Newsom cites the continued spread of COVID-19 variants, as well as discrepancies in vaccination rates, as justification for keeping the state of emergency declaration in place.
“This disease has not been extinguished. It’s not vanished; it’s not taking the summer months off,” Newsom said.
Newsom originally issued the state of emergency in March 2020, a power granted to him by the California Emergency Services Act. The crisis-intervention laws have also allowed Newsom to issue at least 58 executive orders, altering or suspending existing laws.
While Newsom has the authority to formally end the state of emergency, the California legislature can also end it through passage of a concurrent resolution, an effort that has been unsuccessfully attempted by Republicans in the state Senate on multiple occasions.
Also in the news:
►Retail chain Walmart announced Friday that it will be closing its doors for the second year in a row on Thanksgiving Day, as a “‘thank you’ to employees for their work during the COVID-19 pandemic.”
►One-third of the 559,000 jobs added to the U.S. economy in May happened at restaurants and bars, an encouraging sign for workers in the hard-hit leisure and hospitality industry.
►Starting June 9, vaccinated American tourists will be able to visit France sans quarantine, provided they show a negative PCR test upon arrival.
►As vacationers are expected to flock to the island this summer, non-vaccinated travelers to Maui will no longer be tested for COVID-19 upon arrival.
►Health experts are urging parents to vaccinate their teenagers against COVID-19 after a report shows rising hospitalization rates.
►”Mission: Impossible 7″ has shut down production again due to positive COVID-19 tests.
📈 Today’s numbers: The U.S. has more than 33.3 million confirmed coronavirus cases and more than 597,000 deaths, according to Johns Hopkins University data. The global totals: Over 172.6 million cases and over 3.7 million deaths. More than 137.4 million Americans have been fully vaccinated – 41.4% of the population, according to the Centers for Disease Control and Prevention.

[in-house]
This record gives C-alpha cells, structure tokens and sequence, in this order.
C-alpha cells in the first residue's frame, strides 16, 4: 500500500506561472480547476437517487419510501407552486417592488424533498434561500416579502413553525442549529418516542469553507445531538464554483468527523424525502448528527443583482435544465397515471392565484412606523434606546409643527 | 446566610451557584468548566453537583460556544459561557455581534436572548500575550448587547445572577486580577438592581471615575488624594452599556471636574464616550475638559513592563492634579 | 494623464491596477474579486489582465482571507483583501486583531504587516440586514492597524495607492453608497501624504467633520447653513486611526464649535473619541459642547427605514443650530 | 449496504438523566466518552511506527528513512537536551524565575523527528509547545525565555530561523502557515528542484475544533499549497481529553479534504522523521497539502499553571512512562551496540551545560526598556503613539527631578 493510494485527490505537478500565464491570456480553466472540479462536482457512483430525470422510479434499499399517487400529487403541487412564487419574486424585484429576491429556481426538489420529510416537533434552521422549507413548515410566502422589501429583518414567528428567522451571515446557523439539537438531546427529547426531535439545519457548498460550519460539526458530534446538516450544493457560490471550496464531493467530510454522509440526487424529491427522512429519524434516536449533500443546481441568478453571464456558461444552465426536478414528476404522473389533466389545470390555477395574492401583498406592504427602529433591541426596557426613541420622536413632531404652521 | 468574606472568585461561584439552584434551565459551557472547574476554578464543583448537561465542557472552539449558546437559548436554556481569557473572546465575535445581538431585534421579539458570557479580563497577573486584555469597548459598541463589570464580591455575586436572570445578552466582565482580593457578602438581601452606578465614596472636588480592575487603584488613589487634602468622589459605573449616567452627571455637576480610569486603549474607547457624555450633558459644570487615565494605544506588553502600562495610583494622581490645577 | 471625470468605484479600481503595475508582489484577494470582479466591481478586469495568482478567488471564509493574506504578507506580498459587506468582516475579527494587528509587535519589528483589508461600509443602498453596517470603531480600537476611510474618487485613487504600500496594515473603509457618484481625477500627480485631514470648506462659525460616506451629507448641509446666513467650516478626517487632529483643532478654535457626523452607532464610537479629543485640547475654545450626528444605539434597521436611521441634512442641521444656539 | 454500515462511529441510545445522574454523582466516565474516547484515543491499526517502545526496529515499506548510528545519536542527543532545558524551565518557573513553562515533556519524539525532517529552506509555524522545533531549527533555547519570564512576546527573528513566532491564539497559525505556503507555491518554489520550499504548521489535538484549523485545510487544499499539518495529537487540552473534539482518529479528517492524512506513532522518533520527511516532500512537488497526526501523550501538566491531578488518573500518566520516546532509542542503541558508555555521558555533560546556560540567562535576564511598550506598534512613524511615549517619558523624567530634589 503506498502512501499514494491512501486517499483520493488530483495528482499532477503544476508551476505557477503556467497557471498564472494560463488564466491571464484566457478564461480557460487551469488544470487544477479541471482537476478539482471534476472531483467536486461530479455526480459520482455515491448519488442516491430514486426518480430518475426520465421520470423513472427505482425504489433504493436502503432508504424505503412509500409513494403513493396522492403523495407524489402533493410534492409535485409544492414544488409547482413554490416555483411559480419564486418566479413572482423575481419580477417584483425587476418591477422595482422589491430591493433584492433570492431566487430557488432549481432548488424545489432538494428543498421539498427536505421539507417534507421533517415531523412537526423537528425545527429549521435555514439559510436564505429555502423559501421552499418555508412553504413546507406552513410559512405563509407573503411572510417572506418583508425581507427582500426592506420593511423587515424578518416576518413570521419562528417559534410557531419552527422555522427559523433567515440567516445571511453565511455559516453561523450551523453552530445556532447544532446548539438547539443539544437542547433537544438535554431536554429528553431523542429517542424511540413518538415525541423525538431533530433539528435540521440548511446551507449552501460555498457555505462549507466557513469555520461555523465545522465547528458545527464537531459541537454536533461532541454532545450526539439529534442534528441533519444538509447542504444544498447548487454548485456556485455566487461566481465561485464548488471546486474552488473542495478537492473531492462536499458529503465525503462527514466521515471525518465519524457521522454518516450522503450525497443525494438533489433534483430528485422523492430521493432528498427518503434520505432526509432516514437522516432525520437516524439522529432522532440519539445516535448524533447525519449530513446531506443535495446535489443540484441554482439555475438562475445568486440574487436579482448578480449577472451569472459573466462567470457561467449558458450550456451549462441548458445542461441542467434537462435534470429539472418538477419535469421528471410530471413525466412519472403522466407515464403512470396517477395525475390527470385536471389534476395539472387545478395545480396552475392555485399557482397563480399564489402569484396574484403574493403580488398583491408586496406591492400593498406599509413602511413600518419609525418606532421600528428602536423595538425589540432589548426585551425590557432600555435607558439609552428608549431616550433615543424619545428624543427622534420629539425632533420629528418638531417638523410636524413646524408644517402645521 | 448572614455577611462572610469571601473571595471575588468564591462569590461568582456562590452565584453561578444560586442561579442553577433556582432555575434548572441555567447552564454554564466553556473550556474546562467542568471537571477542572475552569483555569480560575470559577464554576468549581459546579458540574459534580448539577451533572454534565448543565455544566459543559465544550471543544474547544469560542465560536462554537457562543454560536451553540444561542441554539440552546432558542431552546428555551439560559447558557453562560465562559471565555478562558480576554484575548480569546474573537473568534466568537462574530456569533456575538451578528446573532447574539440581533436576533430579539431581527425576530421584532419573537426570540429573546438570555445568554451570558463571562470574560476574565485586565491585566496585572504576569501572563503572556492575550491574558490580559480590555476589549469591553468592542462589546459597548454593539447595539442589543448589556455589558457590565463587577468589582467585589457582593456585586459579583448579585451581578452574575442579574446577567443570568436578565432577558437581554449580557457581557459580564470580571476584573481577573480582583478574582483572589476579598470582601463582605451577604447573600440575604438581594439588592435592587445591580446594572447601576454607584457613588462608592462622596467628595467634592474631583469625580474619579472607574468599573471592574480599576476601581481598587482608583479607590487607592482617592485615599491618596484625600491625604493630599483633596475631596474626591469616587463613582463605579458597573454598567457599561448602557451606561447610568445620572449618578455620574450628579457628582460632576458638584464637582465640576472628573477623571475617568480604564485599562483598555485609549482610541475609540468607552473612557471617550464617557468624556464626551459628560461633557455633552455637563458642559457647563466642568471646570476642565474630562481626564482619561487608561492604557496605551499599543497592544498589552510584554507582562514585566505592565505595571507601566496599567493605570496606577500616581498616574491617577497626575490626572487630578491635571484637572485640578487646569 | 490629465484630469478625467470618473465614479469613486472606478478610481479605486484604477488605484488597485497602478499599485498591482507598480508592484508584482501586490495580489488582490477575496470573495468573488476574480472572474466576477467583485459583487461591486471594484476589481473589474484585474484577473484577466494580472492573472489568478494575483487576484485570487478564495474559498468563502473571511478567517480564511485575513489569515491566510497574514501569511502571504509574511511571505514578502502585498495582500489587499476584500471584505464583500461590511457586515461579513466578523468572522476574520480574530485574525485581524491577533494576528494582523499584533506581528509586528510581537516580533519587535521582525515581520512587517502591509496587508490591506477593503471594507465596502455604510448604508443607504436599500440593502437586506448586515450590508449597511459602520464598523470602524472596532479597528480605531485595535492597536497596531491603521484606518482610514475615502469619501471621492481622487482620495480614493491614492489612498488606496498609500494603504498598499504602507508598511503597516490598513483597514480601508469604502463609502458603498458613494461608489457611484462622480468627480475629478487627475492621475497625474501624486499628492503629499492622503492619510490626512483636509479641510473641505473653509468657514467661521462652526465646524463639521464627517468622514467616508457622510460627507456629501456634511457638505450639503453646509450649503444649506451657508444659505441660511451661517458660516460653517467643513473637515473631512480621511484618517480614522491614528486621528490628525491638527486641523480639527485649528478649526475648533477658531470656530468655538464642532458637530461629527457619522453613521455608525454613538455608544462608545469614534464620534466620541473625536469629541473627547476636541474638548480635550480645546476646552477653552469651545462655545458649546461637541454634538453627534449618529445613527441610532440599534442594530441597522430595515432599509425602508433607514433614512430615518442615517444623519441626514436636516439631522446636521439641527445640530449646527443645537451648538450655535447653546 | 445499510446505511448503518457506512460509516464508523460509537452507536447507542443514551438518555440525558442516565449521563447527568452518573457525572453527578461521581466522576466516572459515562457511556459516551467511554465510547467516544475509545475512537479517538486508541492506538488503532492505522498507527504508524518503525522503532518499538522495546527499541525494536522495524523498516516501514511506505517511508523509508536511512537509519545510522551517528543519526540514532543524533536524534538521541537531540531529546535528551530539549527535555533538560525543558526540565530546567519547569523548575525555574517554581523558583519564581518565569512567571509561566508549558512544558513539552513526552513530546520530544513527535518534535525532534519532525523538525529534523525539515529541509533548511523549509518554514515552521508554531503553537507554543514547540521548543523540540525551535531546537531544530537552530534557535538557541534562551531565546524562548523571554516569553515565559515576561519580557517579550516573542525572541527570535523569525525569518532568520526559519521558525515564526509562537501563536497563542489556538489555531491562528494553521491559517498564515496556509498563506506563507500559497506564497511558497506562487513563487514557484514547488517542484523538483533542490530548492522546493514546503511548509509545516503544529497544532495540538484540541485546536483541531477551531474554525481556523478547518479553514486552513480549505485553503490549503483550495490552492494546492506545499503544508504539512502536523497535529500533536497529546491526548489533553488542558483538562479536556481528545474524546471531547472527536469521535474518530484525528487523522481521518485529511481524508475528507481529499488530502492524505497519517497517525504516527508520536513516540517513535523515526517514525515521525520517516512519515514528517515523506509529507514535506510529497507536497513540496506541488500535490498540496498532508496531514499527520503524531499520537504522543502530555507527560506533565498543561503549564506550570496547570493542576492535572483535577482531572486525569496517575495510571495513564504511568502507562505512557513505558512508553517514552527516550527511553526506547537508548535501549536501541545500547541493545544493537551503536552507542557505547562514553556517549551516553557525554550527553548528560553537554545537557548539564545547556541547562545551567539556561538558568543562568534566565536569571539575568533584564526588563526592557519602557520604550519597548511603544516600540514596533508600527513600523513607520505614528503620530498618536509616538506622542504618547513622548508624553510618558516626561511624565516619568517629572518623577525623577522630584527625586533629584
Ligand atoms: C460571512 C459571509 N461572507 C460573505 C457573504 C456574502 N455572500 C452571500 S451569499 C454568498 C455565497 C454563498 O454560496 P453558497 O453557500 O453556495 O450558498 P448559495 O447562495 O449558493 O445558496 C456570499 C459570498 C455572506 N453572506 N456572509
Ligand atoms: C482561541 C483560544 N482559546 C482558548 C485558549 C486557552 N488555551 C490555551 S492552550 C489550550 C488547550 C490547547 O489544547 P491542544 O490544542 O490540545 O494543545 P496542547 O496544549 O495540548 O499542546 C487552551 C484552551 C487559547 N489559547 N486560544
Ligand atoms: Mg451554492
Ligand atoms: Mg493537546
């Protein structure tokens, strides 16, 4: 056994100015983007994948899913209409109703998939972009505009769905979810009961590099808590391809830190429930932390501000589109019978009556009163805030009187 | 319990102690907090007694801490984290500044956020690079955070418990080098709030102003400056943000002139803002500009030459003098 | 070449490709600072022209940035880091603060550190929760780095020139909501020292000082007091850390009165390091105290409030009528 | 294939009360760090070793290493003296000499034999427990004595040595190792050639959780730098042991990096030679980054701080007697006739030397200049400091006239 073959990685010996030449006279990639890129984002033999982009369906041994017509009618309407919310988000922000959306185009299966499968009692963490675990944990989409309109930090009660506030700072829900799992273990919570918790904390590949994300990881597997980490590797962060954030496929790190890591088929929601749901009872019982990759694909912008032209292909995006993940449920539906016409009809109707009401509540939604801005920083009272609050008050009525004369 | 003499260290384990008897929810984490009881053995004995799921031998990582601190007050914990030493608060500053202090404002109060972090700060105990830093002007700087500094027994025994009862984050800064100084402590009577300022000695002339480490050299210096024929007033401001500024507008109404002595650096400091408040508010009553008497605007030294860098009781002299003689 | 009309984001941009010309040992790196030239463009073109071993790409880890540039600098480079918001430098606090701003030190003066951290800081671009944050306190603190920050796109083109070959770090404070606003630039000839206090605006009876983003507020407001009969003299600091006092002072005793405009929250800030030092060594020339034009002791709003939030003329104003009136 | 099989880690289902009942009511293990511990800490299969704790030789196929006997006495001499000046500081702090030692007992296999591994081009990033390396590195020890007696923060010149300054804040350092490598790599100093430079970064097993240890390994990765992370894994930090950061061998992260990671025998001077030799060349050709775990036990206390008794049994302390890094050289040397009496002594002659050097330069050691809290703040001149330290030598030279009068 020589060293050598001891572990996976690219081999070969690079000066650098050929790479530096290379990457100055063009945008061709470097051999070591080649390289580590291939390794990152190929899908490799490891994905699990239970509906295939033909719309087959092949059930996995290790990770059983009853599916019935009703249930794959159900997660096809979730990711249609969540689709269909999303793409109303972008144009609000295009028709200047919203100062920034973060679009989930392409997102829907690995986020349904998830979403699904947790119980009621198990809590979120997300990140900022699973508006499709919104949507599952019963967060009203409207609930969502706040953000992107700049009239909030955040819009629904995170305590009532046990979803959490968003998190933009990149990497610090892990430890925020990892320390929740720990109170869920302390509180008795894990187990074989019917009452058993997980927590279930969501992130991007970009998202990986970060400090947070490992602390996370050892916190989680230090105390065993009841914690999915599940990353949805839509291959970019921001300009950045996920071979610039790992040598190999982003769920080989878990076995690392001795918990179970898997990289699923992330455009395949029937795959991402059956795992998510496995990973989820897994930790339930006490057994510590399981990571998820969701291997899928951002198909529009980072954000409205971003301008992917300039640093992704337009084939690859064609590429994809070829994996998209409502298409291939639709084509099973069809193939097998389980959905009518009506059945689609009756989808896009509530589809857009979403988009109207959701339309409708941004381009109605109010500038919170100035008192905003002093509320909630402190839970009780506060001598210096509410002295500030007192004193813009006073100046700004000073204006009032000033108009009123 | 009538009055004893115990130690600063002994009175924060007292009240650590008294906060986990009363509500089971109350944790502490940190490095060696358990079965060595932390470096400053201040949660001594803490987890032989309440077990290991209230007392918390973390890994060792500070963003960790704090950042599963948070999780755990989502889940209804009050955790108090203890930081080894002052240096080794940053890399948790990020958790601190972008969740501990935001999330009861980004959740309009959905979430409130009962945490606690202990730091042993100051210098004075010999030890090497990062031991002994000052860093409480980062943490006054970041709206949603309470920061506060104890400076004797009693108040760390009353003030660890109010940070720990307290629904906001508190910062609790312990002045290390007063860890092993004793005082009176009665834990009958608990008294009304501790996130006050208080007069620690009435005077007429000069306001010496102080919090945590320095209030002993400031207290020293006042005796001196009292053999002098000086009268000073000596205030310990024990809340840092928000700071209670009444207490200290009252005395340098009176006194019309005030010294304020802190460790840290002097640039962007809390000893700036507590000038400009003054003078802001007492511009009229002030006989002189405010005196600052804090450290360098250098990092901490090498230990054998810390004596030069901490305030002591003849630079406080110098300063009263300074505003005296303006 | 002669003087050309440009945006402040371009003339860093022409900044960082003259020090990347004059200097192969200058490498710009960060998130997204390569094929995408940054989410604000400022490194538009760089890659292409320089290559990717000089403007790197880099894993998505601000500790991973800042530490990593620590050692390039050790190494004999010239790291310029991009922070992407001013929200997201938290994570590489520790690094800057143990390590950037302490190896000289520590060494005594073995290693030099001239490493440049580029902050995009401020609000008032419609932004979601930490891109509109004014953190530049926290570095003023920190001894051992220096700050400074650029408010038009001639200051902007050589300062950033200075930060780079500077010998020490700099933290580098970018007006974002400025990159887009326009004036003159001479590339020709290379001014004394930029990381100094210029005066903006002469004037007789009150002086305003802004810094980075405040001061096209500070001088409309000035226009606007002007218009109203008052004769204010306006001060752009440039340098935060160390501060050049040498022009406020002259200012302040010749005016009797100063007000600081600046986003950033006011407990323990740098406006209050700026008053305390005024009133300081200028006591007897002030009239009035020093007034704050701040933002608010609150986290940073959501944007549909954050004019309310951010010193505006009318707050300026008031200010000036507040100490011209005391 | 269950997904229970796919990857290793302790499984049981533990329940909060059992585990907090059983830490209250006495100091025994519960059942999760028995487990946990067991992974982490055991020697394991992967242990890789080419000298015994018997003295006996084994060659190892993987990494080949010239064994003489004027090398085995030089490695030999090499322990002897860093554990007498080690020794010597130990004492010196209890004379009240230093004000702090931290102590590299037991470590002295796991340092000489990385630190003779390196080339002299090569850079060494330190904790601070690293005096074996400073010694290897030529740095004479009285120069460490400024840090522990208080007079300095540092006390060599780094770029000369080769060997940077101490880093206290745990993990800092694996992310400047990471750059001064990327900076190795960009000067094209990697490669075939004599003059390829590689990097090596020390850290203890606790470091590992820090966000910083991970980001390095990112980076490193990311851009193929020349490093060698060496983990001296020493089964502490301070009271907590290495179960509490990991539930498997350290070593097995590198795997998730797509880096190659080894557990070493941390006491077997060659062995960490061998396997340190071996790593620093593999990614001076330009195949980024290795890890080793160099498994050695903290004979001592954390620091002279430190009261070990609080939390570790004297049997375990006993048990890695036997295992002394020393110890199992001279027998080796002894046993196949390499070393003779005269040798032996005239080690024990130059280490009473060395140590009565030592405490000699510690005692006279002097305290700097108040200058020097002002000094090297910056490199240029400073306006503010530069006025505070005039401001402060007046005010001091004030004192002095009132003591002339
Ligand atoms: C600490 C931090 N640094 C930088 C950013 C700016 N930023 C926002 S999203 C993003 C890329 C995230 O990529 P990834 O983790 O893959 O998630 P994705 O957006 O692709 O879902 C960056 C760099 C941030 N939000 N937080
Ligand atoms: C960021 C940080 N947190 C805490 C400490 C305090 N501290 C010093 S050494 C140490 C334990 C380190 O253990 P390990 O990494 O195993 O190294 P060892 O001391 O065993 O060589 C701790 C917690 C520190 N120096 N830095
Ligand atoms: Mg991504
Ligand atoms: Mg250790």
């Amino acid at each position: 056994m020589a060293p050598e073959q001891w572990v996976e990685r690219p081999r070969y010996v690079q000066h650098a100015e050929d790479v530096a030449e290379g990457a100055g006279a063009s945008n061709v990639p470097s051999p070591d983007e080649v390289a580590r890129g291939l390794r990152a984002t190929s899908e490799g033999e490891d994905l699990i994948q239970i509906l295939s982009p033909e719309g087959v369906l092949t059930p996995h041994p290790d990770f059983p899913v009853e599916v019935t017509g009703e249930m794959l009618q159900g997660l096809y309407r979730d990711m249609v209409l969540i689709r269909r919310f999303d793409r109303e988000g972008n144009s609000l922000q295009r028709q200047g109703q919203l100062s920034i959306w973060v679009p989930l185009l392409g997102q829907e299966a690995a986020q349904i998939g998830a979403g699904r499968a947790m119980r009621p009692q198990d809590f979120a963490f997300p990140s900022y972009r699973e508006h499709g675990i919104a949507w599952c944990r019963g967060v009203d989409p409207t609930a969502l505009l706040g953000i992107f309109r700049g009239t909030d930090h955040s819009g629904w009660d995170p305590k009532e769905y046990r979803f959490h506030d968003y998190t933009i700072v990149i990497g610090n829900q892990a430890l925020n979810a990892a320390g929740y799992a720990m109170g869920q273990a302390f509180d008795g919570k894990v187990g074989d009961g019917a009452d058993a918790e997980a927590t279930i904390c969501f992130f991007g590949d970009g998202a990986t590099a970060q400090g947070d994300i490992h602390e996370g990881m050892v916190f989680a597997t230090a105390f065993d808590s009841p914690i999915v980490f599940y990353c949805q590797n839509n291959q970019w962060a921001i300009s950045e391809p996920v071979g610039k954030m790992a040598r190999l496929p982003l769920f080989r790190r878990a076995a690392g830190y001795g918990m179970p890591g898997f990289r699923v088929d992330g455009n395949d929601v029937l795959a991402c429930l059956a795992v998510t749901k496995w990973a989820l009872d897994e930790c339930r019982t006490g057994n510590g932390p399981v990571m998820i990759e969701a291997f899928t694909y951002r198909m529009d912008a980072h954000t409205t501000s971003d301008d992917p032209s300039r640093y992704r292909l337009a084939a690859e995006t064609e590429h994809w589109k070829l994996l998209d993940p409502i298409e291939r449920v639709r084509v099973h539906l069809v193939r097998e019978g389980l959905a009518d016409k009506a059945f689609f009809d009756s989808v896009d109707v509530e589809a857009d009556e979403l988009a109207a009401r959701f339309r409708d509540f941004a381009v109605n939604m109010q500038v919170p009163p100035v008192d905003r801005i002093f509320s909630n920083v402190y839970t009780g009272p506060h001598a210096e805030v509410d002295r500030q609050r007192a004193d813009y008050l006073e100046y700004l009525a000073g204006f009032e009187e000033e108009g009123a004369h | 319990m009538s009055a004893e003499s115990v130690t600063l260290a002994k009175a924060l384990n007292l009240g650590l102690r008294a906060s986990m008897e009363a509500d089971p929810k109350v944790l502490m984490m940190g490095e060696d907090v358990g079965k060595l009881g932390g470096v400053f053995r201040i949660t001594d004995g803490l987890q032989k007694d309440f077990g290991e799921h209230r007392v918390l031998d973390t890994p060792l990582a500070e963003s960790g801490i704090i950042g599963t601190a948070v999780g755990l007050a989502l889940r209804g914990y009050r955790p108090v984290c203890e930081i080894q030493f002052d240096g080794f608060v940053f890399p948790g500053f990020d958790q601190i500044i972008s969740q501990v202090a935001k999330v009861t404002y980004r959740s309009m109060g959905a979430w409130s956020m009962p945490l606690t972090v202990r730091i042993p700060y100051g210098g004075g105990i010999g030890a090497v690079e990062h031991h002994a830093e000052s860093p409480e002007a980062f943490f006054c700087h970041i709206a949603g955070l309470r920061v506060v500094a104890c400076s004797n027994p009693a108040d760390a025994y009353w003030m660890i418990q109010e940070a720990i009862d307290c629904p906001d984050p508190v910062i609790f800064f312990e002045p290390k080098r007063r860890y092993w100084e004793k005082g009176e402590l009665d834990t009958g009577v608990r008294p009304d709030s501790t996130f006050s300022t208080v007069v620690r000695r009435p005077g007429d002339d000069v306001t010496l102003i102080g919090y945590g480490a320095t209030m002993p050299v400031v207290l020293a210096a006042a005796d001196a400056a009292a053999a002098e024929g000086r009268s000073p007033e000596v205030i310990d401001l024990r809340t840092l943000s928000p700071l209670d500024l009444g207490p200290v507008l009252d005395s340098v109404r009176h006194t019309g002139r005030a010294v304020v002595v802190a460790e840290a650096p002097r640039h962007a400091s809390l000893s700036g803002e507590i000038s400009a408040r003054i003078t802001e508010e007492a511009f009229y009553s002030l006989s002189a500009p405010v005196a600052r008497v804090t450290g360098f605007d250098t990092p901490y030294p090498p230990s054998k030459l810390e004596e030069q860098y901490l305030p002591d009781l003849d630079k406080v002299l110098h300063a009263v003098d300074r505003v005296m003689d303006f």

📘 What we’re reading: As the 2021 Summer Olympics approach, all eyes are on host country Japan as it battles rising COVID-19 cases and deaths in recent months.
New York to eliminate indoor mask rule for schools, camp
New York plans to eliminate its indoor mask rule Monday for schools and camps regardless of COVID-19 vaccination status.
Current Centers for Disease Control and Prevention guidance for K-12 schools recommends requiring “consistent and correct use of well-fitting face masks with proper filtration by all students, teachers, and staff.”
But for youth camps, the CDC “strongly encourages mask use indoors for people who are not fully vaccinated” and says “people do not need to wear masks” outdoors, regardless of vaccination status.
In a letter to the head of the CDC Friday, Dr. Howard Zucker, the state’s health commissioner, said the state would encourage indoor mask use by unvaccinated students, campers and staff. But for consistency, the state would not require indoor masks in either schools or camps.
Virtual visits may be here to stay, post-COVID-19
As the COVID-19 crisis wanes and life approaches normal across the U.S., health industry leaders and patient advocates are pushing Congress and the Biden administration to preserve the pandemic-fueled expansion of telehealth that has transformed how millions of Americans see the doctor.
The broad effort reaches across the nation’s diverse health care system, bringing together consumer groups with health insurers, state Medicaid officials, physician organizations and telehealth vendors.
And it represents an emerging consensus that many services that once required an office visit can be provided easily and safely – and often more effectively – through a video chat, a phone call or even an email.
“We’ve seen that telehealth is an extraordinary tool,” said David Holmberg, chief executive of Pittsburgh-based Highmark, a multistate insurer that also operates a major medical system. “It’s convenient for the patient, and it’s convenient for the doctor. … Now we need to make it sustainable and enduring.”